City of Kamloops to apply for active transportation grant to fund Westsyde multi-use path

Funds sought for bike lanes

The City of Kamloops will be applying for provincial government grant funding to put towards a new multi-use pathway in Westsyde.

Council voted unanimously in favour of submitting the grant application at their meeting on Tuesday.

Purvez Irani, the city’s transportation manager, said staff intend to submit the Westsyde Road Multi-Use Path Project as part of their application.

Irani said the project would see a 430 metre long, 3.6 metre wide pathway constructed along a portion of Westsyde Road.

“With active transportation we look at connecting facilities. The more connections we have, the more chances people are going to use that facility,” Irani said.

"This project would be classified as a triple A facility — all ages and abilities — and would connect the Westmount multi-use pathway, which leads up to the Westmount Elementary School, to Bachelor Hills Drive.”

Irani said upgrades to the area will include intersection pavement markings and tactile surfaces for pedestrians, pathway lighting and widened bus stop areas.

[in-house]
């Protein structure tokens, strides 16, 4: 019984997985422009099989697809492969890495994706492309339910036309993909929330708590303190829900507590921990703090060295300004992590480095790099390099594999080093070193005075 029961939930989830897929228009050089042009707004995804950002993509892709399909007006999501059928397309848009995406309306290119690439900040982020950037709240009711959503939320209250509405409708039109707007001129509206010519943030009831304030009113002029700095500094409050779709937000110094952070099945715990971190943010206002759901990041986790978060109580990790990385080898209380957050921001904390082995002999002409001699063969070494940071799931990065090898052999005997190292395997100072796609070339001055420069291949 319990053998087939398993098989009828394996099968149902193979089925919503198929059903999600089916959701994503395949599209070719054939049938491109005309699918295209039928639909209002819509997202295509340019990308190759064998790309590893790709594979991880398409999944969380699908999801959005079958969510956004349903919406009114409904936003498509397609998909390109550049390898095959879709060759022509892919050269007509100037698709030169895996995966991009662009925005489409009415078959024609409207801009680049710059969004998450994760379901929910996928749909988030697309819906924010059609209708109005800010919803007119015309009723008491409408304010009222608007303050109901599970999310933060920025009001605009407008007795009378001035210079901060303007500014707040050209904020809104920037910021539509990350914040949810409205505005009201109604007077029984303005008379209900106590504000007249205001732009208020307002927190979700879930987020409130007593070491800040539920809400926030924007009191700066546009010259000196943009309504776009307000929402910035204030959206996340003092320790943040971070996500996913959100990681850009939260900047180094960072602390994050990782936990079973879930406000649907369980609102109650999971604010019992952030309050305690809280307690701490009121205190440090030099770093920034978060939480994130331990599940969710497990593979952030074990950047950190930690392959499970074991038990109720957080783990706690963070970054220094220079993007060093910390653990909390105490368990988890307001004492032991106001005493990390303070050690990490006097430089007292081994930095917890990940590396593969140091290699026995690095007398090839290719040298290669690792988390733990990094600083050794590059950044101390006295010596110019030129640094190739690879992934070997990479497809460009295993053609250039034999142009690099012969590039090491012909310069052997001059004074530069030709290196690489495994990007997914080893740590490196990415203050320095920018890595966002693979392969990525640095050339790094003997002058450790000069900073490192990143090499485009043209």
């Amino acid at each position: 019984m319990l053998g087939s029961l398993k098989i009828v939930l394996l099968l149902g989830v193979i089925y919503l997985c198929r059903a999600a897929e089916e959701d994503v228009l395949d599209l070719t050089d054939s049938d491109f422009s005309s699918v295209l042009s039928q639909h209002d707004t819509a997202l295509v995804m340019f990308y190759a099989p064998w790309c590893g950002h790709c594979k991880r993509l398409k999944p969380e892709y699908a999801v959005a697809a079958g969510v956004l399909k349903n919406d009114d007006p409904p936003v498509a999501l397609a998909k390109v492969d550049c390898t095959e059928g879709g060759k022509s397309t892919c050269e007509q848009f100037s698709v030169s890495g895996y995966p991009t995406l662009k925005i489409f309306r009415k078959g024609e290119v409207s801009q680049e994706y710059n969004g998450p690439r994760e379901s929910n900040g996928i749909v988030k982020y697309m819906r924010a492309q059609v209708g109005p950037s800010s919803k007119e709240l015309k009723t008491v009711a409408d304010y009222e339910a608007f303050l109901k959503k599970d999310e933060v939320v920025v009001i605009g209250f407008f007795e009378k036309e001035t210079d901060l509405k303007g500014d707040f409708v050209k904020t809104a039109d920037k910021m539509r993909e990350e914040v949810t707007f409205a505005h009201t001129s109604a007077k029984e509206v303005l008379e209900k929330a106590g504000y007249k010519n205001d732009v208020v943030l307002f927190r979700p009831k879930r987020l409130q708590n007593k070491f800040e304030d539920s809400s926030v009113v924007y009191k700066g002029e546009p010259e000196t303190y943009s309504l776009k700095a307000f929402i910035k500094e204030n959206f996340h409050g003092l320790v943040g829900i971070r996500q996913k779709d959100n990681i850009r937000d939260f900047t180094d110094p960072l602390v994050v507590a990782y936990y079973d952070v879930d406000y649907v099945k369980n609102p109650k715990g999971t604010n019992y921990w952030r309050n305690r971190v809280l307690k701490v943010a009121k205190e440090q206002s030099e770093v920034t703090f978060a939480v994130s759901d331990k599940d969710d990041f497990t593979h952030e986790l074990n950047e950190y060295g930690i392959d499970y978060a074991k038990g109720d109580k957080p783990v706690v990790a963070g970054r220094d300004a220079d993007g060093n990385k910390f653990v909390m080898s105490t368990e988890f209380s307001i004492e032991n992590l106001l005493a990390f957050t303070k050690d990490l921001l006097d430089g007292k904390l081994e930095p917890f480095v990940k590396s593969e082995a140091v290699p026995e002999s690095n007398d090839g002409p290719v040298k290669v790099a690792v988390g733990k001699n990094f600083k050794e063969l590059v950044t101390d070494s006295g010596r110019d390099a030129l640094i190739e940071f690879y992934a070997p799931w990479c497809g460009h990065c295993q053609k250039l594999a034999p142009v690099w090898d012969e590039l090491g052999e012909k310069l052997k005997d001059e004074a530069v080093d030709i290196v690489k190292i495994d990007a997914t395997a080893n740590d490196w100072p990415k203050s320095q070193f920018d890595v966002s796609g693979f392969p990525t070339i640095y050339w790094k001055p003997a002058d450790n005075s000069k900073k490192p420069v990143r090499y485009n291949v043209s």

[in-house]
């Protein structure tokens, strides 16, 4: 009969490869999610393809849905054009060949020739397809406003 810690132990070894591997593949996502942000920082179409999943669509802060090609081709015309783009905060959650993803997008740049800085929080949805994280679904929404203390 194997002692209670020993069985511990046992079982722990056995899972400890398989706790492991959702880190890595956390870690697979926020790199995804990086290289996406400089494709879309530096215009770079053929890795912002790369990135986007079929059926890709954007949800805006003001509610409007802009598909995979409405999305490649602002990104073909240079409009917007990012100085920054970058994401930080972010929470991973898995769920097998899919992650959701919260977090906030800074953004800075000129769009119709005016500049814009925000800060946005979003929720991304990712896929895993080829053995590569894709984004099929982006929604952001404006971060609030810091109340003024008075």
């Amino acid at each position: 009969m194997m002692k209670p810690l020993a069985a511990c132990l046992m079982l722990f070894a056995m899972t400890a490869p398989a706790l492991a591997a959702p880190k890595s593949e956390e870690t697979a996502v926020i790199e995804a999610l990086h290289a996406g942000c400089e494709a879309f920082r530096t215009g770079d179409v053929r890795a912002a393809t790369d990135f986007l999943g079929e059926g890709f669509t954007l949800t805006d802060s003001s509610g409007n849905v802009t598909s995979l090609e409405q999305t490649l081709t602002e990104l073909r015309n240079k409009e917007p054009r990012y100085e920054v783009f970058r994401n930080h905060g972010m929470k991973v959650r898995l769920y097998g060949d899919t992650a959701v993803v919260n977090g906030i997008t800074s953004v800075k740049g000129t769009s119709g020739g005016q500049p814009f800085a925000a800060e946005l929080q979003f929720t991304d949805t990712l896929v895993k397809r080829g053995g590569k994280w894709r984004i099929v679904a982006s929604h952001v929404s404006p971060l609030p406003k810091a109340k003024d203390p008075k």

Irani said the project is estimated to cost $1 million, and if the grant application is successful, they will receive funding for half of that amount.

Coun. Denis Walsh said he was concerned that connectivity to Thompson Rivers University was not prioritized, being a major city hub.

“To me, the real void in our city plan, our bike plan, is there’s no access to TRU, and that’s probably the highest potential use of biking. So I just worry we’re taking money that could be used to build a section of that,” Walsh said.

Irani said the idea is to have a north-south corridor for active transportation completed first, then an east-west corridor will follow.

Coun. Kathy Sinclair asked Irani if staff will be prioritizing the TRU area when submitting the next grant application.

Irani said there is a neighbourhood plan being completed for the TRU area, which they would like to see completed first.

“The goal is to have that neighbourhood engagement for that area, the TRU area, and then have a design completed and yes, reapply for future grants,” Irani said.

The City of Kamloops recently announced they were the recipient of a $4 million grant that will pay for active transportation upgrades, namely the Summit-Downtown connection project.

According to the city, work on the project — which includes the construction of Kamloops’ first two-way, protected bike lane — will start later this year.

The pathway project will see sections of multi-use path built on Sixth Avenue and along Summit Drive, from Notre Dame Drive to Whiteshield Crescent South.

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